Maybe Goodwin is right. After all, if Obama can't solve this broken economy in the first 1/24th of his first term, maybe he's just not the right man for the job. And I'm sure if Goodwin was fortunate to have his current post back at a similar point in the FDR administration, he would have literally written off the FDR's New Deal as an anti-Wall Street demagogue's misguided attempt to resurrect the economy by government spending and massive taxpayer waste.

In any event, at least one of Goodwin's cherished canards -- that the rich will flee if taxes are too onerous -- was sweetly punctured by the facts once again. An article in yesterday's New York Times called Taxes Not Seen as Making the rich Flee New York would seem to almost directly countermand Goodwin's musings on the subject, so at odds with reality as to perhaps call his own competence into question yet again:

Yet there is surprisingly little evidence to support the proposition that rich New Yorkers would bolt if forced to pay higher income taxes. Though tracking the movement of wealthy taxpayers from state to state is difficult, experts on public finance and migration say they have yet to document a substantial “rich drain” in states that have raised income taxes in recent years.

“At the level we’re talking about, there’s no quantitative evidence that it affects the mobility decisions of affluent taxpayers,” said Douglas S. Massey, a demographer at Princeton University and president of the American Academy of Political and Social Science.

“I kind of clench my teeth every time Paterson says people will leave,” said Edmund J. McMahon, director of the Empire Center for New York State Policy, a conservative-leaning research group that has advocated for sharp cuts in spending to balance New York’s budget.

New Jersey raised taxes on the wealthy in 2004, increasing by 2.6 percent the tax rate levied on those making more than $500,000 a year; and Gov. Jon S. Corzine this month proposed a new increase on high earners. But a study by Professor Massey and two colleagues, published in September, estimated that the previous tax increase cost New Jersey only 50 to 350 existing “half-millionaire” households — a relatively small number against the total of 44,000 such households in the state.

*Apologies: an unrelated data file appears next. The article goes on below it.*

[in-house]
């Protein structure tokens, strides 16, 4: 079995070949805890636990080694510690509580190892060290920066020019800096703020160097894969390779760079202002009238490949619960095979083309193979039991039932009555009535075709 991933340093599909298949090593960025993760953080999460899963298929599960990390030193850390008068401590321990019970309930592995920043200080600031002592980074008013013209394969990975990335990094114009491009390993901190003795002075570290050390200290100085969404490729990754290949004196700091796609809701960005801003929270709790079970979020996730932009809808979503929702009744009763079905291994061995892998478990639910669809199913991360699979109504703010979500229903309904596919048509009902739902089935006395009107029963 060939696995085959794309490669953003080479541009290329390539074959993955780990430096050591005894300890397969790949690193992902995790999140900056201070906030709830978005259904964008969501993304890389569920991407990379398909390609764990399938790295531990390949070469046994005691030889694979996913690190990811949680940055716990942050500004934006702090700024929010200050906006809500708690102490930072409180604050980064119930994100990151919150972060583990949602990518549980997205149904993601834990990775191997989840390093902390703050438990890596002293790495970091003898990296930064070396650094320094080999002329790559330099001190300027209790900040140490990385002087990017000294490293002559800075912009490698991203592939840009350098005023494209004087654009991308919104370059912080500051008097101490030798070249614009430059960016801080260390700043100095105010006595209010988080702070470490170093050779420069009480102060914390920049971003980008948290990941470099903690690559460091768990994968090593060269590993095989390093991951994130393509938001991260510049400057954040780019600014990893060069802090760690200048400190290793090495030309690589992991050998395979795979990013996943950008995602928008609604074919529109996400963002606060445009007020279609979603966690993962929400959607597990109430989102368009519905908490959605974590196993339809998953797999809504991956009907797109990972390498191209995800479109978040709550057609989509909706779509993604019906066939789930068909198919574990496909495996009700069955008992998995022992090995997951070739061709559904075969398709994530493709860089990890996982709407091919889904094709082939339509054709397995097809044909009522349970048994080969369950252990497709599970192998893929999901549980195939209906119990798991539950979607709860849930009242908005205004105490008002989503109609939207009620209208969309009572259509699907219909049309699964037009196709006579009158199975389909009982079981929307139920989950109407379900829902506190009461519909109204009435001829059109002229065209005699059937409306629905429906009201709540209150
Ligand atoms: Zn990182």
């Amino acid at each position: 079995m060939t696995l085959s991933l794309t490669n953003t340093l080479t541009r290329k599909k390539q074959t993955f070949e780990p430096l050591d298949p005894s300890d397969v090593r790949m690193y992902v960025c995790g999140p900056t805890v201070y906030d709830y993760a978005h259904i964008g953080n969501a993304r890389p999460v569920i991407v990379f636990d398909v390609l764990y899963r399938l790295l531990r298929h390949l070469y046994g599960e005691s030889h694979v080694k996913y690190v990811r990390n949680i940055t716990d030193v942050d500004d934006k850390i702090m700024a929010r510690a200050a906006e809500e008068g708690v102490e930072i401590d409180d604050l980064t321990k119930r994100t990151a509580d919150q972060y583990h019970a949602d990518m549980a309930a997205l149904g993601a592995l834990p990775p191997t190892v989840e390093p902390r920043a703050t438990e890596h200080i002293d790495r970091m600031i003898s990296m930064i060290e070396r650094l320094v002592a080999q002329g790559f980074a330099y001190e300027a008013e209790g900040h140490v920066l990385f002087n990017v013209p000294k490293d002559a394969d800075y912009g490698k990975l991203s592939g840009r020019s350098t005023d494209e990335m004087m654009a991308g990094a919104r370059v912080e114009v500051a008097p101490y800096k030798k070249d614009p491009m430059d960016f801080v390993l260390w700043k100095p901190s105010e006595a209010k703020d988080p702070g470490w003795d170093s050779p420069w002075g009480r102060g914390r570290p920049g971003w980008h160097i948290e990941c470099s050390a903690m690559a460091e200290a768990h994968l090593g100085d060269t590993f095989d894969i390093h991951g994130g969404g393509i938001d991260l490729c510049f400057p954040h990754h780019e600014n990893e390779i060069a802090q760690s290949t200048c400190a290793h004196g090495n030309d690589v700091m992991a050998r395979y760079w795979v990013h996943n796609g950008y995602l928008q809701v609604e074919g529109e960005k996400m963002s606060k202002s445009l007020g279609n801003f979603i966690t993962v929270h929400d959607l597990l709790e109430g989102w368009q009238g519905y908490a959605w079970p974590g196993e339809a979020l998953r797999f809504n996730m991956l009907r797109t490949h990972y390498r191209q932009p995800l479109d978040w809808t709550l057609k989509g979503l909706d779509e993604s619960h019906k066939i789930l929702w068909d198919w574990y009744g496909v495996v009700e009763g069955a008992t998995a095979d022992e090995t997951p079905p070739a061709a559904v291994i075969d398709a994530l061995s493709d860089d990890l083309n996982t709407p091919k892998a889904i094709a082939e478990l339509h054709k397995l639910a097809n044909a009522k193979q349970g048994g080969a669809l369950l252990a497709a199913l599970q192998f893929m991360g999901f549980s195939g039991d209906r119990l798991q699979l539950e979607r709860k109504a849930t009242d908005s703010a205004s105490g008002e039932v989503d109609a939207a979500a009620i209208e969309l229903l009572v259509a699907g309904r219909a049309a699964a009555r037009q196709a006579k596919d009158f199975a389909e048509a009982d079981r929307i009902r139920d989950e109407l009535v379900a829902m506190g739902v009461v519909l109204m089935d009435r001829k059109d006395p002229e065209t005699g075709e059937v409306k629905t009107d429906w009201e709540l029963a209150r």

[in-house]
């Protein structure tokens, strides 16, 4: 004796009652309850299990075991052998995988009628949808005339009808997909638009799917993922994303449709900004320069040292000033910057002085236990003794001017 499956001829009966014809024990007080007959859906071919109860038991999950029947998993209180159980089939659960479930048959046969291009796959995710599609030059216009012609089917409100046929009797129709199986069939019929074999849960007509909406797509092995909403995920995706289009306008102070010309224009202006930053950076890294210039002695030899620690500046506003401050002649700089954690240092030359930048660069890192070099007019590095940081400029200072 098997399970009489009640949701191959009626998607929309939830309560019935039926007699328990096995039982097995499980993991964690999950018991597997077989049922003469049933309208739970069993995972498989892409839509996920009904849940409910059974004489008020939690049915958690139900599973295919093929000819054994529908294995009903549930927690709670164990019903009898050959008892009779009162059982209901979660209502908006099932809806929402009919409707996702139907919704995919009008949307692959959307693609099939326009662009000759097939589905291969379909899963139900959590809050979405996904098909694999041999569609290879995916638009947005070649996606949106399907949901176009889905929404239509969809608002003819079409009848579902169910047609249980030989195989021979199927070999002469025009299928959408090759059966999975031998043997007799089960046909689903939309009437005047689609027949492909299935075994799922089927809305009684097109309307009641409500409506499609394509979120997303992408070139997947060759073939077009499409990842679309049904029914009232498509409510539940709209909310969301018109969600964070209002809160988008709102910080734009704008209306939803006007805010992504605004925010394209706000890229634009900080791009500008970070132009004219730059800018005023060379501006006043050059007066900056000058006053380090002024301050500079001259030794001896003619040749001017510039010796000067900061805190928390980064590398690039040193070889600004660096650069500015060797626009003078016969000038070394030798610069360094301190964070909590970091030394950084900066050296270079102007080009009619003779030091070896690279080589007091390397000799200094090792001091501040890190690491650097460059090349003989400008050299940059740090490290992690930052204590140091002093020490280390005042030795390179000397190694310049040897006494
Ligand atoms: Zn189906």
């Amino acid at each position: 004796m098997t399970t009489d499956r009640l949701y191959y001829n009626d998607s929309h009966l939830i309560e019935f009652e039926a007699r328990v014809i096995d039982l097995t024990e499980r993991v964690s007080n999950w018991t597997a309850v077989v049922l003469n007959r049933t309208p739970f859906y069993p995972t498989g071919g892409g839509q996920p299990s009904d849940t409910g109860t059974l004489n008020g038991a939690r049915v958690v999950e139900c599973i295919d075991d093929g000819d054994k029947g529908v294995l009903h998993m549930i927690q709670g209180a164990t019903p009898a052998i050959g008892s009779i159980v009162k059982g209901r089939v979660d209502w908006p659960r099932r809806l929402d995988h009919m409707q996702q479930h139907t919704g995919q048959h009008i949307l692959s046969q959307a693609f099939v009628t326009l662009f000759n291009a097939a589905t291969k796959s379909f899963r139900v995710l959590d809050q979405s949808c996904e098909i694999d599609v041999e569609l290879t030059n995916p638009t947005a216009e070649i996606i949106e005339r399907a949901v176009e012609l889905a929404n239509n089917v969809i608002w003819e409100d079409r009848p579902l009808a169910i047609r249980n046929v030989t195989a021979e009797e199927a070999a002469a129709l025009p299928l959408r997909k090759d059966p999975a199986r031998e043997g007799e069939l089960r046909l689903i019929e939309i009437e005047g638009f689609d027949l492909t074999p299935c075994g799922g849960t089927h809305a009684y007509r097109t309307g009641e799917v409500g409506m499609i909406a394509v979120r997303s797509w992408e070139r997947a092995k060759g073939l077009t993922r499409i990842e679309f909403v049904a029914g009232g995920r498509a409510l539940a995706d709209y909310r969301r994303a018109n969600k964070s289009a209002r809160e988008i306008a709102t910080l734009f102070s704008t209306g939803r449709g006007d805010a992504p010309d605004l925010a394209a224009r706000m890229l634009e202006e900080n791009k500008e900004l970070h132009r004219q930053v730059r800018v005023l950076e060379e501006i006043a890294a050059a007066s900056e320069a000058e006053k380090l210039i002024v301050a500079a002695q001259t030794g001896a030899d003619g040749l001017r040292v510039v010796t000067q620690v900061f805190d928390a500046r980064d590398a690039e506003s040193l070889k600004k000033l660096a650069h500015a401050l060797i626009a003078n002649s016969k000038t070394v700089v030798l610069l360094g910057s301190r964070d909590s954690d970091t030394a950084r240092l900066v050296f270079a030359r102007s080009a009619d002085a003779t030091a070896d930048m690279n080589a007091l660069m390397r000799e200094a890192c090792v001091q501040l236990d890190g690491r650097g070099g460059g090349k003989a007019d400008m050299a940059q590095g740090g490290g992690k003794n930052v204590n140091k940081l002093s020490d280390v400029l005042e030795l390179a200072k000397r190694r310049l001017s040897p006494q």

Prominently adding to the increasingly nasty tone in the political debate was one Richard Bruce "Dick" Cheney. The former vice president's latest salvo warned that President Obama's anti-terror policies risk exposing the United States to a catastrophic nuclear or biological attack:
In his first interview since Obama's inauguration, with Politico Tuesday, Cheney was unapologetic about the bitter controversies surrounding his own influential role in president George W. Bush's "war on terror." Cheney said Obama would regret his commitment to closing down the Guantanamo Bay internment camp and ending harsh interrogations of terrorism suspects. "These are evil people. And we're not going to win this fight by turning the other cheek."
The Cheney remark was rejoined by retired Col. Lawrence B. Wilkerson, former chief of staff for Colin Powell, who in a March 17 editorial for the Washington Note website wrote that "crazy people" in the United States -- those "fringe" individuals who jeered for violence at McCain/Palin rallies -- make Dick Cheney's fearmongering "dangerous." Wilkinson also called Cheney "evil" and said the former vice president knowingly kept innocent men imprisoned in Guantanamo Bay:
"The first of these is the utter incompetence of the battlefield vetting in Afghanistan duri ng the early stages of the U.S. operations there. Simply stated, no meaningful attempt at discrimination was made in-country by competent officials, civilian or military, as to who we were transporting to Cuba for detention and interrogation." "Simply stated, this philosophy held that it did not matter if a detainee were innocent," he wrote. "Indeed, because he lived in Afghanistan and was captured on or near the battle area, he must know something of importance (this general philosophy, in an even cruder form, prevailed in Iraq as well, helping to produce the nightmare at Abu Ghraib).